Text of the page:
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Dakar 2018: Poskitt and Hunt survive tough stage 5

Published: 11 January 2018

Updated: 11 January 2018

Stage 5 - San Juan De Marcona to Arequipa 266km timed special, 508km liaison – 774km total

Stage 5 was billed as one of the most demanding stages on what has already been a brutal 2018 Dakar, but both remaining Brits Max Hunt and Lyndon Poskitt proved their credentials and made it to the finish.

The 266km timed special was the last big dune stage of the rally with the race leaving Peru tomorrow and heads to the high altitude stages of Bolivia.

For Poskitt it was a case of getting it done before embarking on a 508km liaison to the bivouac in Arequipa. Poskitt finished the stage in a solid 49th position – a result that moves him to 47th in the overall standings, while maintaining third in the Malle Moto class.


Speaking to MCN while doing his road book and waiting for the Malle Moto truck to arrive. He said: “I knew that with such a long liaison it was going to be vital to get going as soon as I finished the stage. At the end of the stage I put my music on and just rode hard all the way back. I was pushing like I was on a road bike because I wanted to get back asap. There will be riders that dawdle that won’t be back for hours and there is a lot to do.”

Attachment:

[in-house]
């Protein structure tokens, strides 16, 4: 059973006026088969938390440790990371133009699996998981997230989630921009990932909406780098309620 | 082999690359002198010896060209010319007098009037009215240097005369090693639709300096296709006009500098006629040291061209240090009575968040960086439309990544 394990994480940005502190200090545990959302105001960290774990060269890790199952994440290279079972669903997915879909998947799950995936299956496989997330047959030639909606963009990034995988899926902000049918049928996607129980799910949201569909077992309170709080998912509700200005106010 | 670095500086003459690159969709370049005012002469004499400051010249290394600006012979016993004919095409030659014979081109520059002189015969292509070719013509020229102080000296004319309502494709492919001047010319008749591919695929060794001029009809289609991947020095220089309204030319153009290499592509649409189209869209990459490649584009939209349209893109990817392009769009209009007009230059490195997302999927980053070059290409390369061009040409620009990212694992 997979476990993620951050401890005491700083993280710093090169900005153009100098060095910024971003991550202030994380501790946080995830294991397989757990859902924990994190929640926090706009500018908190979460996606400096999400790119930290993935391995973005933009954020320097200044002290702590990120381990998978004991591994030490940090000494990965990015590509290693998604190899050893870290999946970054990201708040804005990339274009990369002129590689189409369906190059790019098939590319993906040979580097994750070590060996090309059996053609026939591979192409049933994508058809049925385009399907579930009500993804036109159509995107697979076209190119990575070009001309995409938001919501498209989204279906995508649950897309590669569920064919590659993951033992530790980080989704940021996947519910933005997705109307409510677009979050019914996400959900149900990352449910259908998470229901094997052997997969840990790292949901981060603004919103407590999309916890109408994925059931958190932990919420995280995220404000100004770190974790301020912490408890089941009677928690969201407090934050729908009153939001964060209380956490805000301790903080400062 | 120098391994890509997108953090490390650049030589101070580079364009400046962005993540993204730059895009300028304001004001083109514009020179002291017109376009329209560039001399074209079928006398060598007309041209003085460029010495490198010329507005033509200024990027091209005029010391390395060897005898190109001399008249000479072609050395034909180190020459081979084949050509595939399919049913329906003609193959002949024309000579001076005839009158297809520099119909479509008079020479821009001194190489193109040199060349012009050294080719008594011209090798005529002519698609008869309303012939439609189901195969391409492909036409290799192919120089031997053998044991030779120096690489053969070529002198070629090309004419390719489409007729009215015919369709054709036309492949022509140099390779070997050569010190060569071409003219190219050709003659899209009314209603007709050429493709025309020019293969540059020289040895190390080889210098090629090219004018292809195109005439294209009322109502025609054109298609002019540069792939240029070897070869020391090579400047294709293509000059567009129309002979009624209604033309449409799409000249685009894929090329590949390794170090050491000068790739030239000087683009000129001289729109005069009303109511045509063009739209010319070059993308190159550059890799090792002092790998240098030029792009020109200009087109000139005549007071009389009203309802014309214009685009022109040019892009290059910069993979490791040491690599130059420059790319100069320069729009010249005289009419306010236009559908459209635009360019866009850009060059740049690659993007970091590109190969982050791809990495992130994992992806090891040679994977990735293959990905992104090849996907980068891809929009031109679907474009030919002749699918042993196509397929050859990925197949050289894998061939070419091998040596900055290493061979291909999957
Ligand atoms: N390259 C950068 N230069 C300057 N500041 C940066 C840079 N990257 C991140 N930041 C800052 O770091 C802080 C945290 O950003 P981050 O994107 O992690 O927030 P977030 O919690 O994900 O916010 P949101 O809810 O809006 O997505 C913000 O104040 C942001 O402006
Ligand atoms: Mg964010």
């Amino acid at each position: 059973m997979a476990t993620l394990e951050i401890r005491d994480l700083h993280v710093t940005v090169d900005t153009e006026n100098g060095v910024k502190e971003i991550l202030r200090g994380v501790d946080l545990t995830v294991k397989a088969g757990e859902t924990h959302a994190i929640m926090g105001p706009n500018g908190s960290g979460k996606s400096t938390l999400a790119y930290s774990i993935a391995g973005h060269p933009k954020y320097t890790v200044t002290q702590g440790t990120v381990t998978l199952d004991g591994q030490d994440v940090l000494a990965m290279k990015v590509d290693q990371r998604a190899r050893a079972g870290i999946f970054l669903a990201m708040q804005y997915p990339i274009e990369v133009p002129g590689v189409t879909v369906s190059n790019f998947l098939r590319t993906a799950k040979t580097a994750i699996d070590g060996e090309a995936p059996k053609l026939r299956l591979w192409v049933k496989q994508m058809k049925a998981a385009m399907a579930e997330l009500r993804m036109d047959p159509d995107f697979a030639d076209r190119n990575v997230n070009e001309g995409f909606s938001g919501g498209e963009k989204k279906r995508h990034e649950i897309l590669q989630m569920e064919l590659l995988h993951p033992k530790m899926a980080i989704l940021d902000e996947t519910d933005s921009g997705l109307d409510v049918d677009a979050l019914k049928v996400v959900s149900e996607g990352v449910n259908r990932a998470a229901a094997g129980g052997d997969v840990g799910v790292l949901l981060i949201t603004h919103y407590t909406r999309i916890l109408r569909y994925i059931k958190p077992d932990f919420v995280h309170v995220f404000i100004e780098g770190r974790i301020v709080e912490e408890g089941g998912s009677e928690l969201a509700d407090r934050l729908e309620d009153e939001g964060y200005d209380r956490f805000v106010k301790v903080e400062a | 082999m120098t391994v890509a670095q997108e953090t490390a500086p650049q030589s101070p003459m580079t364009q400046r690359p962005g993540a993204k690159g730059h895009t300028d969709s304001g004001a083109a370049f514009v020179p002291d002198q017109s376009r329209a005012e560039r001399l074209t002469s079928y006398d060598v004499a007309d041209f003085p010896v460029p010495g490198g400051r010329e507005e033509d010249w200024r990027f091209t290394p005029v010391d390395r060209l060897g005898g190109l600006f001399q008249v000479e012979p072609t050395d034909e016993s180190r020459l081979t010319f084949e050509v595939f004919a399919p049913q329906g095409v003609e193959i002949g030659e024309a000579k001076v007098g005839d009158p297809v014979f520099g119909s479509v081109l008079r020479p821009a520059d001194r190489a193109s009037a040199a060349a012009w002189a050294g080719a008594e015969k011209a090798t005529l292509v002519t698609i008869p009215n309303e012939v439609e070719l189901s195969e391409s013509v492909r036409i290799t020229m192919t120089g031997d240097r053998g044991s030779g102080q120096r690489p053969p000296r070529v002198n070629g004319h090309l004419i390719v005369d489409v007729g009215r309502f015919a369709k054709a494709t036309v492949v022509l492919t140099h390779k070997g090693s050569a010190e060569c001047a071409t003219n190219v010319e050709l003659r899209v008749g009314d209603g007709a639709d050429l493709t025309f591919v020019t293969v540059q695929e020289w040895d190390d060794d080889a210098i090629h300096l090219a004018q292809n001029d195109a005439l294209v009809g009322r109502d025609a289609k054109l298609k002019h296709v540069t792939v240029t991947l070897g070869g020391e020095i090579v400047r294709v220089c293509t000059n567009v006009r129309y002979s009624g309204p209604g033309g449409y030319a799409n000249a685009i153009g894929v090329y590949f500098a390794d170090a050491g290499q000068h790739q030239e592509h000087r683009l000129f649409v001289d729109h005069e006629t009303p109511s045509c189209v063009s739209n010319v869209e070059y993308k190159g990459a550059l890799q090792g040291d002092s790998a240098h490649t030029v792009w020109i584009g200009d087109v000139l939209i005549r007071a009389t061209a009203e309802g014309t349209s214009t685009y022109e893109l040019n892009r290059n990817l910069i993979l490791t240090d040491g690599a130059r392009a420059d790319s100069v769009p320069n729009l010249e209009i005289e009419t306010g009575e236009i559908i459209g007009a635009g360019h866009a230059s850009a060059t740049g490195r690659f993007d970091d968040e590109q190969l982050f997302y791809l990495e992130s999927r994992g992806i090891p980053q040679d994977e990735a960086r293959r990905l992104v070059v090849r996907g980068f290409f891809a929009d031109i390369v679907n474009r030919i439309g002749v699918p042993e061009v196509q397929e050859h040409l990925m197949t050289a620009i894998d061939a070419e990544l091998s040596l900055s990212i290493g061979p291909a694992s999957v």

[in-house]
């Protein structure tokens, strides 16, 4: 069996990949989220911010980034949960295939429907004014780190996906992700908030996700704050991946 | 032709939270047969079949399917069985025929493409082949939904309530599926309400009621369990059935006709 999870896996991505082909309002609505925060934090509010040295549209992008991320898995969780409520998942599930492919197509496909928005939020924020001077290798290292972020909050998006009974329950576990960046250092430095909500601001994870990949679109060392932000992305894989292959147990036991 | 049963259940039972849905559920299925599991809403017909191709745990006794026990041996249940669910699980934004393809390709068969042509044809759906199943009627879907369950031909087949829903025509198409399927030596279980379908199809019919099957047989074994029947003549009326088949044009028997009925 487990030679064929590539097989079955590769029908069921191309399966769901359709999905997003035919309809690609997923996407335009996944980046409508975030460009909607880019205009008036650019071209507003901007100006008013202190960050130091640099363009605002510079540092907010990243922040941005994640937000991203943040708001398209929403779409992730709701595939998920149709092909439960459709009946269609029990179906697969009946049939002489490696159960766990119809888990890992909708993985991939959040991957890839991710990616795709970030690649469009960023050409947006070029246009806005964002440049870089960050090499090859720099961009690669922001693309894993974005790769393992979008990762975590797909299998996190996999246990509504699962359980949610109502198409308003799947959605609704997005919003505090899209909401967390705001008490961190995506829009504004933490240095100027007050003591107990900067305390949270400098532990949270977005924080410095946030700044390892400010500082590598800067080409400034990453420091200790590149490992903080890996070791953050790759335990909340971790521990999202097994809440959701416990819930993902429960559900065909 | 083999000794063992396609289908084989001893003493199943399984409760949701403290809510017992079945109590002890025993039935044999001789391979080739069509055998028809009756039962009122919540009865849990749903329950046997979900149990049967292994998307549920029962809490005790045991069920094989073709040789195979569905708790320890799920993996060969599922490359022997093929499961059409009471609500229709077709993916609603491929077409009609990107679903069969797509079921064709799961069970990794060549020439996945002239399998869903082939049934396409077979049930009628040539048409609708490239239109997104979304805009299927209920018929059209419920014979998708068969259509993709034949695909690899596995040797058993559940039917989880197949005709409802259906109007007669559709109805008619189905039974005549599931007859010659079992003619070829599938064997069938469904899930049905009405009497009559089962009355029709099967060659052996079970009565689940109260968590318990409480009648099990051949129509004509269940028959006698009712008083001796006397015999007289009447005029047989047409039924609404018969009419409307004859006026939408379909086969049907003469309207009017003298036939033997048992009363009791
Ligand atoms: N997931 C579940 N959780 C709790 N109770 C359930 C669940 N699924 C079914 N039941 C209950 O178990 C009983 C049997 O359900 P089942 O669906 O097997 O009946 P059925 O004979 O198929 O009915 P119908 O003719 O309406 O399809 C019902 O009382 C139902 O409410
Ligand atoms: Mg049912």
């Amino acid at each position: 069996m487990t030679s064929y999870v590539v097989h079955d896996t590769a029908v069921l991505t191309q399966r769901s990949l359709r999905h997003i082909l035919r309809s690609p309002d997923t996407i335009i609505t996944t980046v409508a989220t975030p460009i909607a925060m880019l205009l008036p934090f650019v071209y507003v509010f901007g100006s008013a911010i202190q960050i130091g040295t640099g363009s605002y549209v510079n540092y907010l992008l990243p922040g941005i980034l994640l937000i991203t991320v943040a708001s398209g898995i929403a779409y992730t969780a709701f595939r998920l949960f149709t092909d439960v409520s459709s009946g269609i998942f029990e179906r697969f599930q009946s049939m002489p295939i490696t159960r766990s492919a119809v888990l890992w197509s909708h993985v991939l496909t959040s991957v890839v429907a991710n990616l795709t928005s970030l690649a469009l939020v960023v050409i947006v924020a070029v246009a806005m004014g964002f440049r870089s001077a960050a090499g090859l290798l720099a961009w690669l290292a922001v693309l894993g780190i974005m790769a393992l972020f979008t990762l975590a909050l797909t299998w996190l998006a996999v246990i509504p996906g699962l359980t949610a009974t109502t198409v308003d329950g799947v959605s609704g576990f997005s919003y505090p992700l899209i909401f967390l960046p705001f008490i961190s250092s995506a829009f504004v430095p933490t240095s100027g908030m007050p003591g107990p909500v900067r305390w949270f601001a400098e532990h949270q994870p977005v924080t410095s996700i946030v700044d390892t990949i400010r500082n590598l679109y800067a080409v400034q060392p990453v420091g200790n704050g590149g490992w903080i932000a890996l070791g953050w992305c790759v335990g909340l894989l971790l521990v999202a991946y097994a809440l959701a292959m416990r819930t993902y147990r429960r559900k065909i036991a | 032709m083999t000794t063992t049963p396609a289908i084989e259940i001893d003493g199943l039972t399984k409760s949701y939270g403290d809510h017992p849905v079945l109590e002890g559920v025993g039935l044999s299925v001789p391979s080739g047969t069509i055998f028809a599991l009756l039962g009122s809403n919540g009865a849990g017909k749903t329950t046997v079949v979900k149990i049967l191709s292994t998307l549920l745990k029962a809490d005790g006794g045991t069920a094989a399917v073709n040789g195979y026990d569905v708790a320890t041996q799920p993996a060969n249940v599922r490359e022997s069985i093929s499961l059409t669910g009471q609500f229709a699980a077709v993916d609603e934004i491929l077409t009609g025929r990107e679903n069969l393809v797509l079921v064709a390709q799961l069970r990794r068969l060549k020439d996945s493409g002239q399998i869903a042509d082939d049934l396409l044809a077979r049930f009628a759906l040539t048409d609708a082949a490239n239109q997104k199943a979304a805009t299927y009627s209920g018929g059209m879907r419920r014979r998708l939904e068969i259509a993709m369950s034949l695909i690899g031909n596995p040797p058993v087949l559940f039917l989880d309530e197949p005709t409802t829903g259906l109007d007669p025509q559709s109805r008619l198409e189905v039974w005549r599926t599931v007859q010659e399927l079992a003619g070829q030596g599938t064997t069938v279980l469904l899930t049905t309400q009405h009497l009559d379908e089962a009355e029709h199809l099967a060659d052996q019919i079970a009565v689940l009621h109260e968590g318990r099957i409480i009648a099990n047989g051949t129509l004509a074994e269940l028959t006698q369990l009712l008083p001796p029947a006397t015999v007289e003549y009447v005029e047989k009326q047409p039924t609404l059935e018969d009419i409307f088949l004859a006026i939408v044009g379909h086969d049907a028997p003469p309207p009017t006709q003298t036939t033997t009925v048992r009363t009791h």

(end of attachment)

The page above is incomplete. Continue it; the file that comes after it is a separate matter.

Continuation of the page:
Poskitt’s strategy worked and he was the first Malle Moto rider back, in fact he beat the Malle Moto truck which carries the riders tool box and tent. This meaant that he couldn’t actually do any of the maintenance he needs to which was why he was focussing his attentions on marking up tomorrows Road Book.

Speaking about the stage itself, he said: “The special was split into two stages. The first part  was 200 and something km of dunes, which we were told was going to be super tough. I breezed through those and then we had 53km left which I thought was going to be easy. It turned out to be the longest 53km of my life! The dune faces were so steep and if you didn’t have momentum you were f**ked. Lets just say I’m happy I got it done.”

Despite it being billed as one of the toughest stages, Hunt enjoyed every bit of the gruelling day with his sand riding ascending new heights. He finished the stage in 58th place but having stopped to help a rider who had crashed and broken his leg, he is expecting to get some time back, which could improve his position in the standings.

He said: “I had to go to the medical tent last night after smashing my hand on stage 4. They drilled holes in my finger nail which was black. I thought it was going to be agony, but it wasn’t that bad and it felt so much better afterwards. I even videoed them doing it!”

“I really enjoyed the stage apart from making one really stupid navigational mistake. I didn’t miss any way points but the mistake cost me loads of time. There were plenty of other riders doing the same, but I’m really kicking myself.”

“The liaison back to the bivouac was horrific though. So long and then as we got to the end the crowd were crazy. There were so many people blocking the road and when you had to slow down they were all grabbing you it felt like they were trying to pull you off the bike. They just want to touch you and take a selfie, but after being on the bike for 13 hours, it’s not what you want.”

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